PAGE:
Fascinated by science and the way our world works? Like variety? Then this course is for you. Speakers from quite different backgrounds will give us insights into their specialist subjects.
7 June - Īnanga: for the life and love of whitebait - Kirsty Brennan
How old is an adult īnanga? Why do īnanga need to know about the tides? What makes a good ‘Love Zone’? Christchurch’s rivers are well known for plentiful spawning habitat for īnanga (one of the 5 species of whitebait).
EOS Ecology are a local science and engagement company who have been engaging young people about īnanga and promoting action. Come along to hear about the intriguing īnanga life cycle, their habitat and threats. Maybe you will have some action ideas to discuss.
14 Jun - Agriculture and the future of life on earth – Craig Anderson
Are the techno-utopia futurists drinking the kool-aid? What is appropriate technology? The environment-energy-economy nexus is quickly coalescing around us and it should be obvious that our future is uncertain.
This broad-brush presentation will attempt to rationally frame some intractable problems in order to stimulate discussion about where our actual future might be heading and how transformations in agriculture could contribute to navigating this difficult transition. We need to imagine paths that can reconnect society ecologically, which are grounded here and now, and are achievable with proven ideas we can immediately deploy.
Trained in geology and microbiology, Craig has undertaken research in areas as diverse as nuclear waste management to coastal ocean microbial ecology. Currently, Craig is a scientist for the Cropping Systems and Environment group at Plant and Food Research (PFR) in Lincoln. He is passionate about environmental renewal and trying to decipher the microscopic foundations underlying earth’s ecosystems.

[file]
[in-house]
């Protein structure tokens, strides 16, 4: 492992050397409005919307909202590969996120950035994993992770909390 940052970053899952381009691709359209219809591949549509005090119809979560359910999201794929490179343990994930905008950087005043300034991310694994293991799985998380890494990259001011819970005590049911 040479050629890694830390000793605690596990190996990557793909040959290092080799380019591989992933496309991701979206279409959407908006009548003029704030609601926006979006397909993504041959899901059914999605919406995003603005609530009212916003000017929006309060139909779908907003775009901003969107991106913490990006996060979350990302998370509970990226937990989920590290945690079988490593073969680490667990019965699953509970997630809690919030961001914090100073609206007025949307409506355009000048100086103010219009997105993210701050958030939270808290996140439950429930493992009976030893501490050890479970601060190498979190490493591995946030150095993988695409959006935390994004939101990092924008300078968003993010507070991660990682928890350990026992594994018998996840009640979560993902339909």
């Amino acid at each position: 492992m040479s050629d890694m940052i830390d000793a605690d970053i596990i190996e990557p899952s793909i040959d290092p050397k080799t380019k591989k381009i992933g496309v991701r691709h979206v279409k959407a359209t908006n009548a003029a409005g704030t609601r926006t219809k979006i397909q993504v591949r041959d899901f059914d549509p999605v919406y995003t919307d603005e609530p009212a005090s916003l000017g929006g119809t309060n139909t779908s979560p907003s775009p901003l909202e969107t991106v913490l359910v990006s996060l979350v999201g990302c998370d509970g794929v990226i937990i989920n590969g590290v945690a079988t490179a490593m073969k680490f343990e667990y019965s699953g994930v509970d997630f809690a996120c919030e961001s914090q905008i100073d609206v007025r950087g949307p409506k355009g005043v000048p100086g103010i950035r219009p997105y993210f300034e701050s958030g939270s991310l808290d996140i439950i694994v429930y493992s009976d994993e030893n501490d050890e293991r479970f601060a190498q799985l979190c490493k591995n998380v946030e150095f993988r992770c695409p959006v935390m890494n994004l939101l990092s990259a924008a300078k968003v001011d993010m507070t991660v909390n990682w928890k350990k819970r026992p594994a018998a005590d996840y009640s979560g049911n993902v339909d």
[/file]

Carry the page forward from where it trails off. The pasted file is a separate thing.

21 Jun - What's in a teaspoonful of seawater? - Paul Broady
There can’t be much can there? But we’re talking about extremely small microbes and some very large numbers are involved. Life in the ocean is dominated by microbes so even in a very small volume there are many different types. The total number of individuals easily surpasses the human population of Christchurch.
Also, different microbes perform different functions in the complex ecological webs of interaction that are active at this tiny scale. Of course, the products of human populations can now also be found. The list is long: greenhouse gases, complex chemical pollutants and micro-plastics are some of the more important.
It is urgent that we prevent further accumulation of these, otherwise the microbes will be increasingly affected. Then there would be implications for all larger animals including shrimps, fish, seabirds, whales and us.
28 Jun - Soil microbiology and the amazing interconnectedness of nature – Craig Anderson
What happens at the scale of an atom can influence what happens at the scale of global climate. This presentation delves into the science of discovering how plants can influence the function of soil microbes and unravels some surprising discoveries on how those same plants are indirectly involved with altering soil microbial ecology after being eaten and processed by animals.
By understanding how microbes process nitrogen in the environment and bolting on knowledge of plant and animal physiology we have learnt how to improve one aspect of farm sustainability right through to the scale of global climate.